Example: Lisa receives Social Security benefits as a surviving spouse who is caring for two dependent children, Christopher, age 9, and Michelle, age 7. As dependents of their deceased father, Christopher and Michelle also receive Social Security benefits. The benefits for Christopher and Michelle are made payable to Lisa. When calculating the taxable portion (if any) of the benefits received, Lisa uses only the amount paid for her benefit. The amounts paid for Christopher and Michelle must be added to each child’s other income to see whether any of those benefits are taxable to either of the children.
Withholding. You can choose to have federal income tax withheld from Social Security or Railroad Retirement benefits by completing Form W-4V, Voluntary Withholding Request.
Investments That Help Reduce Taxable Social Security Benefits. You may be able to reduce taxable Social Security benefits by reallocating investments that are generating income which is includable in the calculation used to determine taxable Social Security benefits to investments that do not generate includable income.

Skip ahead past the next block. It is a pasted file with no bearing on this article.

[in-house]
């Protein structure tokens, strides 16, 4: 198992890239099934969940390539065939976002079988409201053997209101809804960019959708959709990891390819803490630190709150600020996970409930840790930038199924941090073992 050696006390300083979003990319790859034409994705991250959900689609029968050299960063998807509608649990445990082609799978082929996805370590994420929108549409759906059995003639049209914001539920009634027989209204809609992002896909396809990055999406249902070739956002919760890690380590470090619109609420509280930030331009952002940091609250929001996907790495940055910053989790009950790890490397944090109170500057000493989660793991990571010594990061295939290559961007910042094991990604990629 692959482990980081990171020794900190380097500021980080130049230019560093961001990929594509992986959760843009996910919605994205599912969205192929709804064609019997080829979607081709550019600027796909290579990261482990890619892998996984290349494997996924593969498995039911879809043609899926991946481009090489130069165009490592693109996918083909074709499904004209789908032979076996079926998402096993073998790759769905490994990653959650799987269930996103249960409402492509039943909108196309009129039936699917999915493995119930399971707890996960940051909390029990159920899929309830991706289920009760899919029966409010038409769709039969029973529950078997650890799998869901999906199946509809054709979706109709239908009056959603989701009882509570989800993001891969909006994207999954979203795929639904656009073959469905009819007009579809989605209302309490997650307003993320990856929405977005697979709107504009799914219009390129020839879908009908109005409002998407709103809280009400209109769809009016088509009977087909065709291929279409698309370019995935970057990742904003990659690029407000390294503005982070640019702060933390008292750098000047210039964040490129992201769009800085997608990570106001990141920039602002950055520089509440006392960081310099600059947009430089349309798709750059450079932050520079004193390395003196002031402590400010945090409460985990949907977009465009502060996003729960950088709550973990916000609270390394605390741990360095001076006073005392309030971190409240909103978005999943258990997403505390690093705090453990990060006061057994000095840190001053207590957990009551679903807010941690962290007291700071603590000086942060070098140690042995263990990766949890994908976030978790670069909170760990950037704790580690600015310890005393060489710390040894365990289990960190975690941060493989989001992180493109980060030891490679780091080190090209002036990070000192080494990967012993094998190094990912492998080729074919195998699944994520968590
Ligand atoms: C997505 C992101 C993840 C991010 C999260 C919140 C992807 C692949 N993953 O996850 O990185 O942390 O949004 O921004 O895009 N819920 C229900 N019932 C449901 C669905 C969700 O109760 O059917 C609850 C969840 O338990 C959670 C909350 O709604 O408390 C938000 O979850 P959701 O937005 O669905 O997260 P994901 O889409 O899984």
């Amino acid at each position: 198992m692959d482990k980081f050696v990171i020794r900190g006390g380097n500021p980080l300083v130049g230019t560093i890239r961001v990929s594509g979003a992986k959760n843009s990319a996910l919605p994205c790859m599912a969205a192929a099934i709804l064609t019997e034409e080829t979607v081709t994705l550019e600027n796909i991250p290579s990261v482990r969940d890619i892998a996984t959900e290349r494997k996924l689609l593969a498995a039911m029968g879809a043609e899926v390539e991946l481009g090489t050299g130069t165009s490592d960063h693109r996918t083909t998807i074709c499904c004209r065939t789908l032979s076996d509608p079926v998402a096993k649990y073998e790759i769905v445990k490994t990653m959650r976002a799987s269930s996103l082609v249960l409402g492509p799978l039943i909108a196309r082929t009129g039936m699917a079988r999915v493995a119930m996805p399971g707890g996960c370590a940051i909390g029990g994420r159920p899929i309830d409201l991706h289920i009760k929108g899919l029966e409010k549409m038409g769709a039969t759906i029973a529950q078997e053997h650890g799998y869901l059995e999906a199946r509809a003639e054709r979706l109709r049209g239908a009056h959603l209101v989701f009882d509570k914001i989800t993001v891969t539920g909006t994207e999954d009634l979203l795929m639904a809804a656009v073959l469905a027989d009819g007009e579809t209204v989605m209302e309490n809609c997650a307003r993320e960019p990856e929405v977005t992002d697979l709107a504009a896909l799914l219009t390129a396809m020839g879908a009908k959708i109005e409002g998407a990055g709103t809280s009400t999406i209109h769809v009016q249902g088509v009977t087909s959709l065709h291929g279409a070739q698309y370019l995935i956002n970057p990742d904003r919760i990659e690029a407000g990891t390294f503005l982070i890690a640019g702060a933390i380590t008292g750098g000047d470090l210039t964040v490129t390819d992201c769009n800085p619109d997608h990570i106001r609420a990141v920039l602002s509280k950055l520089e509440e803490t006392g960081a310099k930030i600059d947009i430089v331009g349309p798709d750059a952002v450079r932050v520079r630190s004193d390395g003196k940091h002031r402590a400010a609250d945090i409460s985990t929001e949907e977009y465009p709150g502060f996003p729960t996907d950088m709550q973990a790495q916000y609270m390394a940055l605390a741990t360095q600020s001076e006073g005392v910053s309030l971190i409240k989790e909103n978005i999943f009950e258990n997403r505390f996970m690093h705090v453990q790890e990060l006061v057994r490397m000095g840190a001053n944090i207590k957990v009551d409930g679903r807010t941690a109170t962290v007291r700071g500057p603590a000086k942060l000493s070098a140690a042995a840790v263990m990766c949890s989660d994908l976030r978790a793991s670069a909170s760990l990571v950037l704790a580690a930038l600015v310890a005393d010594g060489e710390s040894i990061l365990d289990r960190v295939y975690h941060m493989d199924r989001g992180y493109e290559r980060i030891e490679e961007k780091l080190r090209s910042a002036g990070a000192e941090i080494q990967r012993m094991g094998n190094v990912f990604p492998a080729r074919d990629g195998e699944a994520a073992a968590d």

Tax Planning Strategies
U.S. Series EE and I bonds. If you are earning taxable interest income from a bank CD that is causing a portion of Social Security benefits to be taxed, you could switch the investment to U.S. savings bonds. Annual purchase limits apply.
Nonqualified annuities. Like interest accrued on U.S. savings bonds, earnings on a nonqualified annuity are deferred until the investment is cashed in. One advantage of choosing nonqualified annuities rather the U.S.